ATHENS – Mostly successful in keeping marchers off the streets of the capital on the Nov. 17 anniversary of a 1973 student uprising that helped fell a junta – the ban under a COVID-19 second lockdown – the morning after saw the New Democracy government taking on criticism from leftist parties.
While the former ruling Radical Left SYRIZA – rebranded as SYRIZA Progressive Alliance – denounced the ban and took part in marches, the biggest from the KKE Communists, none of whom protested canceling cermonies for March 25 Independence Day activities or the Oct. 28 Oxi Day commemorating Greece's refusal to surrender to Italy at the start of World War II.
The leftist groups complained the government was acting in an authoritarian manner although Greek courts – after a judges union said the ban was unconstitutional – upheld the prohibition, even as political sniping kept up.
Former prime minister and major opposition SYRIZA leader Alexis Tsipras posted a photo of himself attending a socially distanced gathering for the Polytechnic with no report he was fined or detained.
“With responsibility and observance of health protection measures, this year we again honored the dead and the struggles of our people for democracy, independence, and justice,” he said in a post on social media.
“We broke the senseless ban,” he said. “Democracy and historical memory cannot be quarantined.”
Police said they detained more than 100 during several attempted rallies across Athens, while clashes occurred between protesters and riot police around the capital, said Kathimerini, those apprehended citing for violating COVID-19 rules.
The Communists, as did a contingent from the tiny MeRA25 party of former SYRIZA finance chief Yanis Varoufakis, said they would march with masks and keep a safe social distance but demonstrating was against a ban on gatherings.
Nov. 17, the day the uprising was quashed, is marked each year with wreath-laying ceremonies at the Athens Polytechnic commemorating those who died there, followed by marches to the U.S. Embassy. The United States had backed the dictatorship that ruled Greece for seven years from 1967.
But the government banned this year's events, citing public health concerns as the country struggles to contain a resurgence of the coronavirus that is straining hospitals and leading to record numbers of deaths.
A nationwide lockdown has been imposed until the end of the month, but authorities tightened restrictions during the Polytechnic anniversary, banning gatherings of four or more people from Nov. 15-18.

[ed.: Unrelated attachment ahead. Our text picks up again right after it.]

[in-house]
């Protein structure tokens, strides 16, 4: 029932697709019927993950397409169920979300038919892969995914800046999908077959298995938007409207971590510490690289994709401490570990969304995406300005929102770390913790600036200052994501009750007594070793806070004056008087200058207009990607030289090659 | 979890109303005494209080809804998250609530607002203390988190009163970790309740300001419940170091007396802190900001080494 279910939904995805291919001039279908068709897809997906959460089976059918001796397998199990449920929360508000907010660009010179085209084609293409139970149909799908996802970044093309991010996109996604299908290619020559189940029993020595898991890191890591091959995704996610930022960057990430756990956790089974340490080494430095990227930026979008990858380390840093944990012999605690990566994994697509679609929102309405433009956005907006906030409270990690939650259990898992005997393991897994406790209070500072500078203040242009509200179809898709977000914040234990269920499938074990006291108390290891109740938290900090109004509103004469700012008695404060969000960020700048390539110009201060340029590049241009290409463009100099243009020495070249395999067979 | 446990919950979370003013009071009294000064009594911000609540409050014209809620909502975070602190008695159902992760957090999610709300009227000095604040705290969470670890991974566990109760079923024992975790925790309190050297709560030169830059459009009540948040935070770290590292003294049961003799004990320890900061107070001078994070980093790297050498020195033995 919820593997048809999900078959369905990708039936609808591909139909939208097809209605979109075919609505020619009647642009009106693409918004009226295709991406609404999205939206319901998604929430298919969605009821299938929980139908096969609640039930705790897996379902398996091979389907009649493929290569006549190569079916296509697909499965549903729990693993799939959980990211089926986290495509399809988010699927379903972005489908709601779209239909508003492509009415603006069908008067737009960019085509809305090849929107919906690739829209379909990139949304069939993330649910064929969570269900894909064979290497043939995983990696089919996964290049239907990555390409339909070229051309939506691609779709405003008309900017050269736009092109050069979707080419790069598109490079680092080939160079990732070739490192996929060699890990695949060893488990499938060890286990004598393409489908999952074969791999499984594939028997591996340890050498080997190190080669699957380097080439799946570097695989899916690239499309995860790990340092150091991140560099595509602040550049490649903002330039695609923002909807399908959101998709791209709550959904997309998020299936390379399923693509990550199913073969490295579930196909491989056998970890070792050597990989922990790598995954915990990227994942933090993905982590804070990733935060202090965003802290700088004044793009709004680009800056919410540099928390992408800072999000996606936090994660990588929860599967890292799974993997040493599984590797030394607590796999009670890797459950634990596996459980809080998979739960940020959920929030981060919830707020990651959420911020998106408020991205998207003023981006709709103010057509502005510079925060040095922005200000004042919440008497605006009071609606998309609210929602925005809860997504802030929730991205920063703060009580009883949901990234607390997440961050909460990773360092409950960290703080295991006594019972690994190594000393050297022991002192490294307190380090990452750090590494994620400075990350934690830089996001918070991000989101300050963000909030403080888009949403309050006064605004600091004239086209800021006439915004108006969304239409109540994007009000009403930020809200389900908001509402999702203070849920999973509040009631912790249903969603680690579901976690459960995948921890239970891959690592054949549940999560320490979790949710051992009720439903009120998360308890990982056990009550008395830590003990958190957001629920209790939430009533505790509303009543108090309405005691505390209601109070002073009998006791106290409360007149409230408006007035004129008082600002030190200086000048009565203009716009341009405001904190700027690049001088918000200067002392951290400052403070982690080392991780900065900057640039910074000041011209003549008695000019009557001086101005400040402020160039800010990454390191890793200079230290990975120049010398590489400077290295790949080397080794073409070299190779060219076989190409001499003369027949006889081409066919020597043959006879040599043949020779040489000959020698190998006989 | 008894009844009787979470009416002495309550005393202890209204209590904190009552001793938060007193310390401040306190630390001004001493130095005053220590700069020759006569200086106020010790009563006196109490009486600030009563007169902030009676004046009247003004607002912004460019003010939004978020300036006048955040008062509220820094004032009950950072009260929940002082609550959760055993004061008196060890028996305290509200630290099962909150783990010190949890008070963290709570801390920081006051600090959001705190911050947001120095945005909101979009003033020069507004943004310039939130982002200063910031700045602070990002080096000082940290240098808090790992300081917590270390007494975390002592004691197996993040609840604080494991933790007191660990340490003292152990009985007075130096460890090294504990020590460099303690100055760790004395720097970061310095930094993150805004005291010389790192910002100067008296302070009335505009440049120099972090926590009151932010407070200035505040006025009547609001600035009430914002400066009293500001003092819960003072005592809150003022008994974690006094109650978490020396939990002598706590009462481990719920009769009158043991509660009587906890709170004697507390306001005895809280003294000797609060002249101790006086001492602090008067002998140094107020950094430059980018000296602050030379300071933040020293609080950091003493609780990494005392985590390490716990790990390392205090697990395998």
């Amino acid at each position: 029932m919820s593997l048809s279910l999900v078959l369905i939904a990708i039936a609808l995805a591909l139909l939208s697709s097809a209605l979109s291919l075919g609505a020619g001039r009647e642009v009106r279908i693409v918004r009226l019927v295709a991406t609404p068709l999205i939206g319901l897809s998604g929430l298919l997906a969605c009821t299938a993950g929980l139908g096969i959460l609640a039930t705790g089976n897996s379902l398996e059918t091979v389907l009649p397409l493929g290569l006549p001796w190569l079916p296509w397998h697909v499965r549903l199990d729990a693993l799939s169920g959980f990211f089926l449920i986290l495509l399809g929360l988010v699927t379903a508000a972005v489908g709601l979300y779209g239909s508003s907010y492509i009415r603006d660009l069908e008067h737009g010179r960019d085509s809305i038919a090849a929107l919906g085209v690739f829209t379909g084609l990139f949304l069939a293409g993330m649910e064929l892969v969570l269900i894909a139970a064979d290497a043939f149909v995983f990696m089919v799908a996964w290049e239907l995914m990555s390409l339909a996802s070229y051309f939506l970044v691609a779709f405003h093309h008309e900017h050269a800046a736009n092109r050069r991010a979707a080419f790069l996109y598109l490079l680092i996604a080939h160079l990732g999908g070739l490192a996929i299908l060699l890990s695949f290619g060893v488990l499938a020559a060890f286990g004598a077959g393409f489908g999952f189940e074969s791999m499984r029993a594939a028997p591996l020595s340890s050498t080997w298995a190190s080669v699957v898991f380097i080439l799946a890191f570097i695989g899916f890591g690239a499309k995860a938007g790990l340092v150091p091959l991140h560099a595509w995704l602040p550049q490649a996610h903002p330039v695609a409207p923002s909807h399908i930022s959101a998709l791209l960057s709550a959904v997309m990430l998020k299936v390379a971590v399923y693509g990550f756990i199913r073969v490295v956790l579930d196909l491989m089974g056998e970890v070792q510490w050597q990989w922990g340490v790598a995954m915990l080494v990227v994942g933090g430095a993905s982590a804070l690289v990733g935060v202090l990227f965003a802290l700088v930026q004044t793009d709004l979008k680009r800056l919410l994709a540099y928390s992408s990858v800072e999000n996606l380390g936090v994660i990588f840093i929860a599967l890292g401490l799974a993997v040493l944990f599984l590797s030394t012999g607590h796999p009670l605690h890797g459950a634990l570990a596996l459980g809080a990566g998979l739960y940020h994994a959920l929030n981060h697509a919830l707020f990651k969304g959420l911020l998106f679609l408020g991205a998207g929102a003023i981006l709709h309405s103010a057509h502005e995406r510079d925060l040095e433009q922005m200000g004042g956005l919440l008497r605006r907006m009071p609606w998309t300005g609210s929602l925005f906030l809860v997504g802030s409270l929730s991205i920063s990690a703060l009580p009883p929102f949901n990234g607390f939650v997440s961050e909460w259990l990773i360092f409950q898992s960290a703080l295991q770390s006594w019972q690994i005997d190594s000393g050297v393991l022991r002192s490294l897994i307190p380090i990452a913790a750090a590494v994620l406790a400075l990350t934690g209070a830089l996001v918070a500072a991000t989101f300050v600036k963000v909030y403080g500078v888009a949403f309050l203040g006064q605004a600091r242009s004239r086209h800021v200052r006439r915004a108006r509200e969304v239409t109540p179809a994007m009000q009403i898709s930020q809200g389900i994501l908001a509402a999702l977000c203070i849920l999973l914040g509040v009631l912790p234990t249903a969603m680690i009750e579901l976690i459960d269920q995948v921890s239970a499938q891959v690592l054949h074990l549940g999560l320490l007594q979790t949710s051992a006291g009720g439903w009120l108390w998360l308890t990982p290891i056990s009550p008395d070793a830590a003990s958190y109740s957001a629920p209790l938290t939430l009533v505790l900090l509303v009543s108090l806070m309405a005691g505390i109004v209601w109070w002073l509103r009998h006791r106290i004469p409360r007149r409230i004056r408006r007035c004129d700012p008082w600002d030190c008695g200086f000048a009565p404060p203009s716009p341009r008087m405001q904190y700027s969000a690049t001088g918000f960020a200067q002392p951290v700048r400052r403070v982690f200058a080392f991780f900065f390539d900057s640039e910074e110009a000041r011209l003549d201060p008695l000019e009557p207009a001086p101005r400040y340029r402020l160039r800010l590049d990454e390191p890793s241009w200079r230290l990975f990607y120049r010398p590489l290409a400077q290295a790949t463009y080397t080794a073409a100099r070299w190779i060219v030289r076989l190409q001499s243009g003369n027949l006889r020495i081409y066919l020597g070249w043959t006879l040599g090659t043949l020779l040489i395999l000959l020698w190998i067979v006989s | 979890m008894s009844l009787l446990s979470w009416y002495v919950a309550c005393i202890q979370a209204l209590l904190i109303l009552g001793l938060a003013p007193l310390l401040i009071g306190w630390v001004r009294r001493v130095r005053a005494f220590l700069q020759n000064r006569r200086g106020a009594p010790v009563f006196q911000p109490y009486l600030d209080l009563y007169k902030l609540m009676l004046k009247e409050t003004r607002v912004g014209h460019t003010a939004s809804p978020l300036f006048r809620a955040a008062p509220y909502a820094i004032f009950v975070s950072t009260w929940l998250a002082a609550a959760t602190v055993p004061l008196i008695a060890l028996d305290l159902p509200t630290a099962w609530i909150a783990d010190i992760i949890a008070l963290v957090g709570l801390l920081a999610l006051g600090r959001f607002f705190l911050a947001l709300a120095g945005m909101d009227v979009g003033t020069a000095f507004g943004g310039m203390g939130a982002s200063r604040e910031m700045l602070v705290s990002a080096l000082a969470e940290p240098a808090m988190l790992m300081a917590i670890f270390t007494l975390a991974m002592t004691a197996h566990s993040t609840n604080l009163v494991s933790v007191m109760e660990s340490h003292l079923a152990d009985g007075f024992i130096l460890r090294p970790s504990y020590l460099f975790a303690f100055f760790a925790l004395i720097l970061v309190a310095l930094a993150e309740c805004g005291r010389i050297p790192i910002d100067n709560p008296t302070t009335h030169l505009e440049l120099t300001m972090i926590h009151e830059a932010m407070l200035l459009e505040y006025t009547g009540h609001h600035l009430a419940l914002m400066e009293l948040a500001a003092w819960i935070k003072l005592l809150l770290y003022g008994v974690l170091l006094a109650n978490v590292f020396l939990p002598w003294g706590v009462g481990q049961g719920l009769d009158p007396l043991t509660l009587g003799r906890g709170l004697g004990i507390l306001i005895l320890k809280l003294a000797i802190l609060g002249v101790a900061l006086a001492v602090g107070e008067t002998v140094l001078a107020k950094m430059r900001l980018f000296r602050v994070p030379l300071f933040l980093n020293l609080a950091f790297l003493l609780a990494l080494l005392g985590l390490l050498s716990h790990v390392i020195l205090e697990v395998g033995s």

Thousands of police were deployed in Athens and the northern city of Thessaloniki to prevent marches. The annual Polytechnic marches often turn violent, with protesters clashing with riot police.
A Communist Party-backed union held an initial brief gathering outside the U.S. Embassy, with about 250 people wearing masks and marching in formation, maintaining distance from one another.
But a later, larger gathering by about 1,500 people in central Athens dissolved after police detained several people and eventually used tear gas and a water cannon. The Civil Protection Ministry said police had repeatedly requested the protesters disperse, to no avail.
“Those who, through their actions, show disregard for what is happening around them, are displaying antisocial behavior and contempt for those fighting for their lives in the hospitals,” the statement said.
Police also detained protesters defying the ban in the northern city of Thessaloniki. Penalties range from 300 euros ($356.25) for individuals attending a gathering that violates the ban, to 3,000 euros ($3562.53) or organizers and 5,000 euros ($5937.55) for organizations who arrange events.
A small group of people also threw firebombs at a police station in Thessaloniki, causing no injuries or damage.
Earlier in the day, Prime Minister Kyriakos Mitsotakis laid a wreath at the Athens Polytechnic amid tight security.
“Every important anniversary gains new meaning through the conditions in which it is celebrated,” Mitsotakis said, explaining his priority was protecting public health and helping the young especially hurt financially.
He had blamed them, however, for the spread of a second wave of the Coronavirus by frequenting nightclubs and bars – which his government allowed to stay open until now as part of a bid to get the economy going.
(Material from the Associated Press was used in this report)